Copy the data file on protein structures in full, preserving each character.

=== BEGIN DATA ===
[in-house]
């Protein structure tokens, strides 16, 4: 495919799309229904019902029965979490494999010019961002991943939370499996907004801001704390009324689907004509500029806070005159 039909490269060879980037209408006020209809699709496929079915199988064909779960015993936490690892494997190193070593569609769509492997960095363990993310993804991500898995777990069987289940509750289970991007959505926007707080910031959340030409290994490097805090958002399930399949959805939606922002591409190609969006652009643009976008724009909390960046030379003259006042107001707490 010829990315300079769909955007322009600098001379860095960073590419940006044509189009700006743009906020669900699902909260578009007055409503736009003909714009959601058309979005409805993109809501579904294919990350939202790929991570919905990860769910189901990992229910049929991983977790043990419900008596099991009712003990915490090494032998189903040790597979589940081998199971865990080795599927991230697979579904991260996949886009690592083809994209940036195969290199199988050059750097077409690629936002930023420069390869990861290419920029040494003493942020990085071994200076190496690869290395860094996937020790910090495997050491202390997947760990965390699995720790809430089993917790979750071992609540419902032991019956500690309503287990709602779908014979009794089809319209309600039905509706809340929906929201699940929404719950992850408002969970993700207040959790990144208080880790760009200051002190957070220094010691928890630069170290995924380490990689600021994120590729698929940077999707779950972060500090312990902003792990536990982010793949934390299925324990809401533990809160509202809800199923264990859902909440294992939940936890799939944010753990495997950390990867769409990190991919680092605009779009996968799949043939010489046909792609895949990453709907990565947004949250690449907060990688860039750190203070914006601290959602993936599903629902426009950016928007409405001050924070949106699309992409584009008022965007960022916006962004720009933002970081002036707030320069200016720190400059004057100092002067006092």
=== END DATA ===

[in-house]
């Protein structure tokens, strides 16, 4: 495919799309229904019902029965979490494999010019961002991943939370499996907004801001704390009324689907004509500029806070005159 039909490269060879980037209408006020209809699709496929079915199988064909779960015993936490690892494997190193070593569609769509492997960095363990993310993804991500898995777990069987289940509750289970991007959505926007707080910031959340030409290994490097805090958002399930399949959805939606922002591409190609969006652009643009976008724009909390960046030379003259006042107001707490 010829990315300079769909955007322009600098001379860095960073590419940006044509189009700006743009906020669900699902909260578009007055409503736009003909714009959601058309979005409805993109809501579904294919990350939202790929991570919905990860769910189901990992229910049929991983977790043990419900008596099991009712003990915490090494032998189903040790597979589940081998199971865990080795599927991230697979579904991260996949886009690592083809994209940036195969290199199988050059750097077409690629936002930023420069390869990861290419920029040494003493942020990085071994200076190496690869290395860094996937020790910090495997050491202390997947760990965390699995720790809430089993917790979750071992609540419902032991019956500690309503287990709602779908014979009794089809319209309600039905509706809340929906929201699940929404719950992850408002969970993700207040959790990144208080880790760009200051002190957070220094010691928890630069170290995924380490990689600021994120590729698929940077999707779950972060500090312990902003792990536990982010793949934390299925324990809401533990809160509202809800199923264990859902909440294992939940936890799939944010753990495997950390990867769409990190991919680092605009779009996968799949043939010489046909792609895949990453709907990565947004949250690449907060990688860039750190203070914006601290959602993936599903629902426009950016928007409405001050924070949106699309992409584009008022965007960022916006962004720009933002970081002036707030320069200016720190400059004057100092002067006092």